In dry weather, the water square offers nice spots for recreational use, such as basketball, hockey and skating. Surrounded by gradated layers of stadium-style seating, the square can host both competitive and leisure sports.
To activate all interests in the community, the space can also double as an outdoor theatre, or be used as play space for community children.
During heavy rainfall, the square’s basins retain up to 1.7 million litres of water from the square and the surrounding rooftops. Running alongside the length of each side of the square are large basins that recess in the ground like wading pools. Whenever it rains, the basins collect water, while a third collects overflow during heavy rain.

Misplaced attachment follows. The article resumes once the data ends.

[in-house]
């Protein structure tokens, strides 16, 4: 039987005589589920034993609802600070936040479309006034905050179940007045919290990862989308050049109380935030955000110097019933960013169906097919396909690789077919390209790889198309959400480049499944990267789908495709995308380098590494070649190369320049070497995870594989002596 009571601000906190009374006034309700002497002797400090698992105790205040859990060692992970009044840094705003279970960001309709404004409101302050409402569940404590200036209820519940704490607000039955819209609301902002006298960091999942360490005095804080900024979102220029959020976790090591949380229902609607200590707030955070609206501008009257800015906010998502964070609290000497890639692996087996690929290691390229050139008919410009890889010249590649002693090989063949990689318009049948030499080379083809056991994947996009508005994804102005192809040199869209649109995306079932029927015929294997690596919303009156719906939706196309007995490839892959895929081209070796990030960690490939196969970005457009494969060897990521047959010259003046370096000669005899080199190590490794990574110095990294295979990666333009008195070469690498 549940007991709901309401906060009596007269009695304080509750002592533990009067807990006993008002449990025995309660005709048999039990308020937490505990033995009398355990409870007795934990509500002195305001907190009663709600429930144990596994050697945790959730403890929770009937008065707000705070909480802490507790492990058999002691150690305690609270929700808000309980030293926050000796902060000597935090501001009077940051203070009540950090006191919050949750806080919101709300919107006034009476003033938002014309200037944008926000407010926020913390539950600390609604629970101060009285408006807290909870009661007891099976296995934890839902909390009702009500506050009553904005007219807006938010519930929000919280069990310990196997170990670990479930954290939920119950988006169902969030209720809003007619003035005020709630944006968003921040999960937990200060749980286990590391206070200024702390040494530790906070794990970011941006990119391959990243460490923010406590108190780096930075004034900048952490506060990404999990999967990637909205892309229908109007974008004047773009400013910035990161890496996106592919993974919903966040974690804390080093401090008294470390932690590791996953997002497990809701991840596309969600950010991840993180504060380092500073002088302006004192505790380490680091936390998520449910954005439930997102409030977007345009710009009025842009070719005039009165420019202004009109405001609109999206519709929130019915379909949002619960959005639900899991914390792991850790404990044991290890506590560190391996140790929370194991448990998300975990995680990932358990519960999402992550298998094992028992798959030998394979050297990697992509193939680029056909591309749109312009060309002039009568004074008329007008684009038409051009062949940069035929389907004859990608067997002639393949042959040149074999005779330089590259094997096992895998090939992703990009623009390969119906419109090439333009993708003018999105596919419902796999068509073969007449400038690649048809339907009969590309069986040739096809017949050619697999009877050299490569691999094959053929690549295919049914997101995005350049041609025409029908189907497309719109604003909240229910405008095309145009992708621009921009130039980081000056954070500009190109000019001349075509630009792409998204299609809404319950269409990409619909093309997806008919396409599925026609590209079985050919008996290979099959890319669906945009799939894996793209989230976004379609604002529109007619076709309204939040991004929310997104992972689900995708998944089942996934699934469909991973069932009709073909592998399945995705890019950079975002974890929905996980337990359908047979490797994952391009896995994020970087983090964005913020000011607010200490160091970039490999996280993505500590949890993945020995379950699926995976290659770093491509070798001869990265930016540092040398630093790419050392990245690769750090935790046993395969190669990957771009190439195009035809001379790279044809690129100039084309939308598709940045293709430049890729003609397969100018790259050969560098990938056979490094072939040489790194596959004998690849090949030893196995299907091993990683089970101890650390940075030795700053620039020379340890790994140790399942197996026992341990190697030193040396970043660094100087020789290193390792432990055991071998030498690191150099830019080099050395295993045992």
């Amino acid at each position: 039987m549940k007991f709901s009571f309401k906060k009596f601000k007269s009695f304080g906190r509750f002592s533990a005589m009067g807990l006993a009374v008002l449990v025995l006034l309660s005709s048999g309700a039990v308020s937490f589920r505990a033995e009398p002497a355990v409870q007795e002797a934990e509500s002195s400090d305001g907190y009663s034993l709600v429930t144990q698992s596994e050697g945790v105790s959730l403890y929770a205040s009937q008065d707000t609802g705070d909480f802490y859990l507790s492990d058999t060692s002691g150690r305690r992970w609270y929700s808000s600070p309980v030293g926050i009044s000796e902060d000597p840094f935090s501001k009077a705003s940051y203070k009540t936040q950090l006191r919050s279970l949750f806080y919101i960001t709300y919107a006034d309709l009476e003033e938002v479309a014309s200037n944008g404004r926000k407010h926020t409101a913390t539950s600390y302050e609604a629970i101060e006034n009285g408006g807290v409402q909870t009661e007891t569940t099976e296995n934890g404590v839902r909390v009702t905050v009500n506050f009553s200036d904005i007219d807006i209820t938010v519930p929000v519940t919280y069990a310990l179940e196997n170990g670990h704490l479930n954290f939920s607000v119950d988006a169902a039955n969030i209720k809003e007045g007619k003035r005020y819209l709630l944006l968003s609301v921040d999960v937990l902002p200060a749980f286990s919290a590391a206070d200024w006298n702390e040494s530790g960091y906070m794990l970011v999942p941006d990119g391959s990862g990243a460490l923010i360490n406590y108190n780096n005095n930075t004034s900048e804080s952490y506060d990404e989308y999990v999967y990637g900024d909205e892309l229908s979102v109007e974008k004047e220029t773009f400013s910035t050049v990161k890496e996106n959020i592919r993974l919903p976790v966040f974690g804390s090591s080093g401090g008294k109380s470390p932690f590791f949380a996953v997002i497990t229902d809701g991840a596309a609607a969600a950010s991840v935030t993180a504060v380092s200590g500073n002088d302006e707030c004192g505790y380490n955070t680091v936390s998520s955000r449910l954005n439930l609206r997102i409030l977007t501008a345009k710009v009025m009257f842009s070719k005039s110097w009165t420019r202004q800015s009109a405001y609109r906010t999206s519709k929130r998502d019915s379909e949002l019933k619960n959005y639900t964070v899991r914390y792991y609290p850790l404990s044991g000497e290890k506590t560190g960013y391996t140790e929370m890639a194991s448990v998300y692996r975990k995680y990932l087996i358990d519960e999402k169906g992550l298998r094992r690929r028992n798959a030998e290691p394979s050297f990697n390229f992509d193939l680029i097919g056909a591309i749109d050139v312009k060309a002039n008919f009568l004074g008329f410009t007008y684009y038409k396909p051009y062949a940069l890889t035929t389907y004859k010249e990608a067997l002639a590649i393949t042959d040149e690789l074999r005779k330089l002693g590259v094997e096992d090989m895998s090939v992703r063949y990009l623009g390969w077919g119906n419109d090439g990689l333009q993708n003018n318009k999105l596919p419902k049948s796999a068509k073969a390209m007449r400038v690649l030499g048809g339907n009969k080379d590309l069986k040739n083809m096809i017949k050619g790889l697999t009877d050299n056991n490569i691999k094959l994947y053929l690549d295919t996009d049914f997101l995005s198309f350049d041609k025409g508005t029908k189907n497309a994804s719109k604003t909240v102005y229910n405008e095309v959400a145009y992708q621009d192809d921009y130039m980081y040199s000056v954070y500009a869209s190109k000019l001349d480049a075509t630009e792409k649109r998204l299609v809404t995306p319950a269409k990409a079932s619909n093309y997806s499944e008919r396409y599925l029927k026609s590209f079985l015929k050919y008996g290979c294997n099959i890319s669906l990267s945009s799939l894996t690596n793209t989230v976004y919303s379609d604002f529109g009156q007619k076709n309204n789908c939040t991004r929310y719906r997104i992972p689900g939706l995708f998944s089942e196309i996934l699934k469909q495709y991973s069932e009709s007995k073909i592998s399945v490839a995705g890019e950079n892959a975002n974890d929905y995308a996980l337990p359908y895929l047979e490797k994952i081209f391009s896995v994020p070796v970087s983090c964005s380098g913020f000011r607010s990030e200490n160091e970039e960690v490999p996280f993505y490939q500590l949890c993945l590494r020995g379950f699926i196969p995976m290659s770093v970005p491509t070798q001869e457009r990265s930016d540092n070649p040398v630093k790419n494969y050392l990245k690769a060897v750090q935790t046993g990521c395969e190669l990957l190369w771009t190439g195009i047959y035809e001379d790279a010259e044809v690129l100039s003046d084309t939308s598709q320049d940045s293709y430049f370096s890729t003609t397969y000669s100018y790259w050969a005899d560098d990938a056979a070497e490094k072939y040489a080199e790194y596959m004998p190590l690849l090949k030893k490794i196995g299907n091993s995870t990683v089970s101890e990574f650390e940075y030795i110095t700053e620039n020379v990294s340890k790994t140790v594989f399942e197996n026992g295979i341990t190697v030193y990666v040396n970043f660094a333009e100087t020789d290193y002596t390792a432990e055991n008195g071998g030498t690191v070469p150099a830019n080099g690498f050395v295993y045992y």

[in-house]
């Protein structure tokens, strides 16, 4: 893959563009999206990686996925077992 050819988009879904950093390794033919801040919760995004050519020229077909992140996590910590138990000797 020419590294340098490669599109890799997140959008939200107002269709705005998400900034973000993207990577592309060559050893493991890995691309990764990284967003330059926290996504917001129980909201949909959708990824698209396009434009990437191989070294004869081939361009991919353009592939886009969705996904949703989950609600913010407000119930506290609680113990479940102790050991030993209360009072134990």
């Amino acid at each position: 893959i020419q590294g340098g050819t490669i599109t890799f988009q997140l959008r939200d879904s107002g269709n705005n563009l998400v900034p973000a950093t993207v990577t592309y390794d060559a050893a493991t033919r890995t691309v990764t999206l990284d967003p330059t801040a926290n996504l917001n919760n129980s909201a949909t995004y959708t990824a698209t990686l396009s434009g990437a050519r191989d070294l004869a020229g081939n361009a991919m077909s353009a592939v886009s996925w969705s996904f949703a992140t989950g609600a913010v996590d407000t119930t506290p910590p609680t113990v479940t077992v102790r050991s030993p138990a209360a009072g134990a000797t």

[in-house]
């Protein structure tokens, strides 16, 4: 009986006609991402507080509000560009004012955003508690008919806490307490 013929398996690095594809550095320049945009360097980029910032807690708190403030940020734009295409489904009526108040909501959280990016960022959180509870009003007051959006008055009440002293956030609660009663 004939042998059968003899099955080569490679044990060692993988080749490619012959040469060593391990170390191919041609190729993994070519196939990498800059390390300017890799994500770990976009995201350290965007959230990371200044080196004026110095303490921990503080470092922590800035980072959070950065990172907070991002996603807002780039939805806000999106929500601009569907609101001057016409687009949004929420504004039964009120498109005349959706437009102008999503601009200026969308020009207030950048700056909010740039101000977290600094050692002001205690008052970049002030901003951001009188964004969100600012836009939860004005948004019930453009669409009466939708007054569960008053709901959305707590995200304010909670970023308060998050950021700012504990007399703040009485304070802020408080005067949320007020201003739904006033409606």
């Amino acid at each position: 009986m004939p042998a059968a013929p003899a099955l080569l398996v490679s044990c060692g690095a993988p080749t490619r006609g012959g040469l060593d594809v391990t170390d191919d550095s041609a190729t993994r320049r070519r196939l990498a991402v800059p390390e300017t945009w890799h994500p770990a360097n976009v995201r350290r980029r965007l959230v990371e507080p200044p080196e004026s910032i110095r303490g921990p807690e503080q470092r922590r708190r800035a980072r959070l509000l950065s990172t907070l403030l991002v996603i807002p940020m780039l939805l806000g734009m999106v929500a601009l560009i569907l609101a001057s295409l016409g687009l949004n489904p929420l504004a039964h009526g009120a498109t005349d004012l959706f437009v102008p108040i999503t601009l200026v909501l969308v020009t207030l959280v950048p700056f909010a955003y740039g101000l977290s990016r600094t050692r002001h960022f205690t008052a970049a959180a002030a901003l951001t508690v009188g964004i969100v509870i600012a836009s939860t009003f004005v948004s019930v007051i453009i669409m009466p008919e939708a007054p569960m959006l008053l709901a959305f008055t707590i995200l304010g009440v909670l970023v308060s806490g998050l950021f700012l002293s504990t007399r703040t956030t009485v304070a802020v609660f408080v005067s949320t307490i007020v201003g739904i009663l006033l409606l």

The rain is diverted through steel gutters that run along the square in patterns. This water is retained, keeping it away from the sewage system, preventing urban floods and helping to minimise flood damage when showers become intensive.
Alexandra van Huffelen, Rotterdam's vice mayor said; "As a low-lying delta city with some 600,000 people we cannot flush a sudden storm water away. Therefore, the city embarked on a climate adaptation strategy that turns every conceivable area into water storage.
"The Dutch have lived below the sea level for centuries and are used to dykes and barriers. But today we're experiencing heavier and more unpredictable rainfalls, so behind the barriers we're turning the city into a sponge."
The water square redefines public space and complements the surrounding architecture, while also providing a self-sustaining green space for the community.
The major goal of this initiative is to make the city fully climate proof by 2025.